Why blogging in the dark can be a good thing….

The email was short and sweet….

” Kathy!  It’s me again.  I am wondering if you can tell how much activity my blog gets.  I looked at the stats sheet, but couldn’t tell.  Am I writing about the right kind of stuff?”

My reply:

This is a COMMON problem.

It’s been my experience that you can’t judge which posts are the most “powerful” by the comments because often, the only people who leave comments are other bloggers who want to leave a breadcrumb trail from your blog to their blog.

With that said, I peeked at your stats …[snip] I also saw that you’re getting lots of love from the Google bot.   That’s good.

However, aside from the dry information readily available in your log files, ….for right now, you’re blogging in the dark so to speak.   It’s true that your stats can tell you what page people entered on and how many left after reading that page.  I can also see how many pages each “visitor” consumed “on average”.    Log file analysis doesn’t always tell the story.  We know your average page view is 2.32 pages…. was that the result of each and every visitor visiting 2.32 pages or was it hundreds of single page views combined with three or four visitors consuming 10-20 blog posts on their visit?  Because of the high traffic, analysis is difficult at best!  It’s easier in this case to see 10 visitors with an average page view of 8 pages per viewer.   Then we know SOMEONE is very interested in what you have to say!   It’s very common for high traffic blogs to have a low number page views because an interested reader who consumes 10-20 blog posts won’t drive up the average number of page views over thousands of visitors.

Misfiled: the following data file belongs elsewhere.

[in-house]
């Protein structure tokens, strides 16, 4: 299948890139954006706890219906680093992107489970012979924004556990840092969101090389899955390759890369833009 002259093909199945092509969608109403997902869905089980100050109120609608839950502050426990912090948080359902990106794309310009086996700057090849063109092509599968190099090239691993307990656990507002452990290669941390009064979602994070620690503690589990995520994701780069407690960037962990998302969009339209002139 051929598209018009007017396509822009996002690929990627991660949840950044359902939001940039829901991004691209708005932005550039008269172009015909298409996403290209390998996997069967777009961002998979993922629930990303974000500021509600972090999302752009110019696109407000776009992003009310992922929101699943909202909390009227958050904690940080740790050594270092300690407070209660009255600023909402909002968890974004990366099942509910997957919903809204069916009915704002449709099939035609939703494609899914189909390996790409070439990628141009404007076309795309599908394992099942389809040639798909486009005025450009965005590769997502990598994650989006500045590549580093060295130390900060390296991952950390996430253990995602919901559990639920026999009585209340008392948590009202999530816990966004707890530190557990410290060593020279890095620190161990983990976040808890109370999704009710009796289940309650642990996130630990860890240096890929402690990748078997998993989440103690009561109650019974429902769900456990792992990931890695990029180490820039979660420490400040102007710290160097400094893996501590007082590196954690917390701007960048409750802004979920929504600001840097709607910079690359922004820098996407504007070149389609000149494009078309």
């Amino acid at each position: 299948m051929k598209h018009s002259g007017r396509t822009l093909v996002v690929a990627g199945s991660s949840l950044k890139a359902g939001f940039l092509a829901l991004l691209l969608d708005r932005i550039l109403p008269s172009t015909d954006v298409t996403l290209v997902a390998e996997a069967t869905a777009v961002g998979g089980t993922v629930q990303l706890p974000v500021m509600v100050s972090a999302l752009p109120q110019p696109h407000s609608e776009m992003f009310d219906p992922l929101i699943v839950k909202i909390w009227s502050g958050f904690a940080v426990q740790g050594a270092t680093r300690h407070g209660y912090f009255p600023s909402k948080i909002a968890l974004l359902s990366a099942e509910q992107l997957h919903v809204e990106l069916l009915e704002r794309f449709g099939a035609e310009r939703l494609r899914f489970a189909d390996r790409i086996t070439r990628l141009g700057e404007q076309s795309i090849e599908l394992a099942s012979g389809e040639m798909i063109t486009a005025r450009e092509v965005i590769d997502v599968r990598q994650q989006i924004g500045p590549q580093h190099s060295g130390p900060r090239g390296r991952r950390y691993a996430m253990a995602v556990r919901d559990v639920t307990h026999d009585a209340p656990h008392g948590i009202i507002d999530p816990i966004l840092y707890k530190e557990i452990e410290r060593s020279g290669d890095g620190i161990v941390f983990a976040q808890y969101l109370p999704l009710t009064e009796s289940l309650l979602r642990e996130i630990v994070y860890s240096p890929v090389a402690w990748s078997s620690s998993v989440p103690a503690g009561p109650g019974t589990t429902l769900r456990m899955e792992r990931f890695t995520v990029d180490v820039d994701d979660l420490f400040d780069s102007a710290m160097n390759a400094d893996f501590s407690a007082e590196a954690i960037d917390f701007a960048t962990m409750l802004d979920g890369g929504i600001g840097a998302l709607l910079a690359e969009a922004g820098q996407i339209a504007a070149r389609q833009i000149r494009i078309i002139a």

Then the question is…. did those visitors who consumed a single page on their visit… were they “regular” readers (who subscribed via RSS feed).  An RSS feed subscriber may visit every time you post an entry… or they may only visit when you have an interesting headline that catches their eye.  The blogs I subscribe to via RSS will only see me visiting a single page if I was just there the day before, reading the previous day’s entry.

In a word, you could drive yourself NUTSO worrying about this.  Or, you can continue to blog from your heart.  Write as if you were speaking directly to a potential client.  What would she need to know about you before signing up for your services?  How can you build TRUST with this stranger?  The goal is to build up trust to the point where the reader will take a chance and contact you.

The more you post, the more trust opportunities you’ll have.   As you post, you’ll be revealing MUCH more than you should even focus on.  For example, today’s post is EXCELLENT!  It tells me a lot… I read this one and the one before it and if I didn’t know before, I do now that you’re a Christian.

Now, that may be a HUGE turn off to some people.  That might be enough to “cross” your name off their list.  But those people weren’t really even in the running to be your client.  On the contrary.  Once they had a conversation with you, they would have seen that and never contacted you again.  This way, they learned it from your blog BEFORE they wasted your time by calling.